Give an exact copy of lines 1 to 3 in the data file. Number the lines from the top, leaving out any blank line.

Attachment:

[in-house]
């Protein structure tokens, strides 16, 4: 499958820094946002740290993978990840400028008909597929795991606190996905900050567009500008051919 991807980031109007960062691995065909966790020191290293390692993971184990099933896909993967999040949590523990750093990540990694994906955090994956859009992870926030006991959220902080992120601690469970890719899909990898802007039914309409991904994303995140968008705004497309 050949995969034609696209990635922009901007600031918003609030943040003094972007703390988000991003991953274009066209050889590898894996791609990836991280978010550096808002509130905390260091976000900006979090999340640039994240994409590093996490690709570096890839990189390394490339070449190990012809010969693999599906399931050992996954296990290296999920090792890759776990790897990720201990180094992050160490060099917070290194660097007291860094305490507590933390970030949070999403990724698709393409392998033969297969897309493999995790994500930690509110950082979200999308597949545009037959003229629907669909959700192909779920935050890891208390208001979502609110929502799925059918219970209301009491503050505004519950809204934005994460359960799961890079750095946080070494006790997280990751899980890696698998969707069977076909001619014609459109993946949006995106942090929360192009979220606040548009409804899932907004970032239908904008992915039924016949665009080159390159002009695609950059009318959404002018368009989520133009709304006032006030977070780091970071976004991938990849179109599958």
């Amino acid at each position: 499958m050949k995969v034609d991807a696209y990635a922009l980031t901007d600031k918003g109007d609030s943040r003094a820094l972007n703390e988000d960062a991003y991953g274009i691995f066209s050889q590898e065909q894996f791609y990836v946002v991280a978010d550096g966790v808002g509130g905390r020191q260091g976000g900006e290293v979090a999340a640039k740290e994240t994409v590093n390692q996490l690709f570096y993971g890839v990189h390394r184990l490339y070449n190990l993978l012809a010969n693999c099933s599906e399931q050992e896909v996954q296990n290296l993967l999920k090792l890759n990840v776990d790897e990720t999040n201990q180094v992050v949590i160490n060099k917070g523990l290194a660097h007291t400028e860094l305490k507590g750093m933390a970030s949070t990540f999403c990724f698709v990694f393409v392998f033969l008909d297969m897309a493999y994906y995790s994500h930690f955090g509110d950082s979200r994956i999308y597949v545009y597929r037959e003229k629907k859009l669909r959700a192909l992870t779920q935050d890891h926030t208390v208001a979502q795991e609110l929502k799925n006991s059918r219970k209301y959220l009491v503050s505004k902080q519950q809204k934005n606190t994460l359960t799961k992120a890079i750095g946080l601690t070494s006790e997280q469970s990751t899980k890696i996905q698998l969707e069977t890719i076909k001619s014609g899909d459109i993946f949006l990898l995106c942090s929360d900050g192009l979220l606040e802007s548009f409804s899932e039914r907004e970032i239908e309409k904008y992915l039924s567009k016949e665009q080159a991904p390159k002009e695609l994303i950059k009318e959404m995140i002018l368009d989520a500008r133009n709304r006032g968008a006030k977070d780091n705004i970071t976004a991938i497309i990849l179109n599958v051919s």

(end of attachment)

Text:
[in-house]
């Protein structure tokens, strides 16, 4: 499958820094946002740290993978990840400028008909597929795991606190996905900050567009500008051919 991807980031109007960062691995065909966790020191290293390692993971184990099933896909993967999040949590523990750093990540990694994906955090994956859009992870926030006991959220902080992120601690469970890719899909990898802007039914309409991904994303995140968008705004497309 050949995969034609696209990635922009901007600031918003609030943040003094972007703390988000991003991953274009066209050889590898894996791609990836991280978010550096808002509130905390260091976000900006979090999340640039994240994409590093996490690709570096890839990189390394490339070449190990012809010969693999599906399931050992996954296990290296999920090792890759776990790897990720201990180094992050160490060099917070290194660097007291860094305490507590933390970030949070999403990724698709393409392998033969297969897309493999995790994500930690509110950082979200999308597949545009037959003229629907669909959700192909779920935050890891208390208001979502609110929502799925059918219970209301009491503050505004519950809204934005994460359960799961890079750095946080070494006790997280990751899980890696698998969707069977076909001619014609459109993946949006995106942090929360192009979220606040548009409804899932907004970032239908904008992915039924016949665009080159390159002009695609950059009318959404002018368009989520133009709304006032006030977070780091970071976004991938990849179109599958």
């Amino acid at each position: 499958m050949k995969v034609d991807a696209y990635a922009l980031t901007d600031k918003g109007d609030s943040r003094a820094l972007n703390e988000d960062a991003y991953g274009i691995f066209s050889q590898e065909q894996f791609y990836v946002v991280a978010d550096g966790v808002g509130g905390r020191q260091g976000g900006e290293v979090a999340a640039k740290e994240t994409v590093n390692q996490l690709f570096y993971g890839v990189h390394r184990l490339y070449n190990l993978l012809a010969n693999c099933s599906e399931q050992e896909v996954q296990n290296l993967l999920k090792l890759n990840v776990d790897e990720t999040n201990q180094v992050v949590i160490n060099k917070g523990l290194a660097h007291t400028e860094l305490k507590g750093m933390a970030s949070t990540f999403c990724f698709v990694f393409v392998f033969l008909d297969m897309a493999y994906y995790s994500h930690f955090g509110d950082s979200r994956i999308y597949v545009y597929r037959e003229k629907k859009l669909r959700a192909l992870t779920q935050d890891h926030t208390v208001a979502q795991e609110l929502k799925n006991s059918r219970k209301y959220l009491v503050s505004k902080q519950q809204k934005n606190t994460l359960t799961k992120a890079i750095g946080l601690t070494s006790e997280q469970s990751t899980k890696i996905q698998l969707e069977t890719i076909k001619s014609g899909d459109i993946f949006l990898l995106c942090s929360d900050g192009l979220l606040e802007s548009f409804s899932e039914r907004e970032i239908e309409k904008y992915l039924s567009k016949e665009q080159a991904p390159k002009e695609l994303i950059k009318e959404m995140i002018l368009d989520a500008r133009n709304r006032g968008a006030k977070d780091n705004i970071t976004a991938i497309i990849l179109n599958v051919s």